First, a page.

— The Life and Letters of Elizabeth Prentiss • George L. Prentiss

... and drops of overflowing beer that the glowing looms of Smyrna would certainly not have recognised it. To say that I ordered my dinner of this archaic type would be altogether to misrepresent the process owing to which, having dreamed of lamb and spinach and a salade de saison, I sat down in penitence to a mutton-chop and a rice pudding. Bracing my feet against the cross-beam of my little oaken table, I opposed to the mahogany partition behind me the vigorous ...
— A Passionate Pilgrim • Henry James

... herbs and found them to be something like spinach in taste. There was a chance they might contain the vitamins and minerals needed. Since the hunting parties were living exclusively on meat he would have to point out the edible herbs to all of them so they would know what to eat should any ...
— Space Prison • Tom Godwin

... chronic dyspepsia do not digest vegetables well, as a rule, although such green vegetables as lettuce, green peas, asparagus, celery, and spinach may be used. Potatoes often ferment in the stomach, producing gases, and should ...
— Treatise on the Diseases of Women • Lydia E. Pinkham

... 64. Spinach, Spinachia: of old not us'd in Sallets, and the oftner kept out the better; I speak of the crude: But being boil'd to a Pult, and without other Water than its own moisture, is a most excellent Condiment with Butter, Vinegar, or Limon, for almost all sorts ...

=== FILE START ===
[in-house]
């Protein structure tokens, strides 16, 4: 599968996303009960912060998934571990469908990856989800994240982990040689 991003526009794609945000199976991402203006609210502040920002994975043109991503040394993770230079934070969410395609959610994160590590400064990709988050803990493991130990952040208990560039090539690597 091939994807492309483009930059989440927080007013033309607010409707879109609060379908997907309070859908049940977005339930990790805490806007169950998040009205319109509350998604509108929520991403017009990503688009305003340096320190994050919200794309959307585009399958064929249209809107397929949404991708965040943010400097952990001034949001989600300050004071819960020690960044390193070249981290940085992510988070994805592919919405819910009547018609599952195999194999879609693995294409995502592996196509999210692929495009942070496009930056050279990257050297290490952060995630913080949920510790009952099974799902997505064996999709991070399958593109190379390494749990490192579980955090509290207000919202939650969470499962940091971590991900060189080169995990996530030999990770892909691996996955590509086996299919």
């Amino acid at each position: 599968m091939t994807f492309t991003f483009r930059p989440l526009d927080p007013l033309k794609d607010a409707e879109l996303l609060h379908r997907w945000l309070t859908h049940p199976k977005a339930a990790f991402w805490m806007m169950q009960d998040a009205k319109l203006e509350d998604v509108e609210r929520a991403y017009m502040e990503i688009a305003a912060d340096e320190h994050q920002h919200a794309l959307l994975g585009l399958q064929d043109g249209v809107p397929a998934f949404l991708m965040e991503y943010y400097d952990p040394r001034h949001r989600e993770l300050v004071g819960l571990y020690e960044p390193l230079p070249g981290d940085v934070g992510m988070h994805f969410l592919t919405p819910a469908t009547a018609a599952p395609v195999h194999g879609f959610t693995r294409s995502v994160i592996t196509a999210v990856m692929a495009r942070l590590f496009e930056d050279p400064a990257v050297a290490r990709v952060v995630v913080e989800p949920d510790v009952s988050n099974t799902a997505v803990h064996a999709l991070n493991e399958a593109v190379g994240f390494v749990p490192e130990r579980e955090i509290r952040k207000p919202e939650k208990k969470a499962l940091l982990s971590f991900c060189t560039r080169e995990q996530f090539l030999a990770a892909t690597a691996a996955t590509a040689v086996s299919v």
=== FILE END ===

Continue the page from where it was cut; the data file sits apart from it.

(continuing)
— Acetaria: A Discourse of Sallets • John Evelyn

... is a species of cream cheese made by adding sage leaves and greening to the milk. A very good receipt for it is given thus: Bruise the tops of fresh young red sage leaves with an equal quantity of spinach leaves and squeeze out the juice. Add this to the extract of rennet and stir into the milk as much as your taste may deem sufficient. Break the curd when it comes, salt it, fill the vat high with it, press for a few hours, and then ...
— The Complete Book of Cheese • Robert Carlton Brown

... carelessly scattered about, were all suggestively screwed fast to the floor against rough weather; and he amused himself with the heavy German browns and greens and coppers in the decorations, which he said must have been studied in color from sausage, beer, and spinach, to the effect of those large march-panes in the roof. She laughed with him at the tastelessness of the race which they were destined to marvel at more and more; but she made him own that the stewardesses whom they saw were charmingly like serving-maids in the 'Fliegende Blatter'; when they went ...
— Henry James, Jr. • William Dean Howells

... cooking, it is advisable to add a few drops of lemon-juice to the water in which they are boiled, and, of course, soda should never be used. They should be served up in the same manner as Asparagus. The remainder of the leaf is dressed as Spinach. ...
— The Culture of Vegetables and Flowers From Seeds and Roots, 16th Edition • Sutton and Sons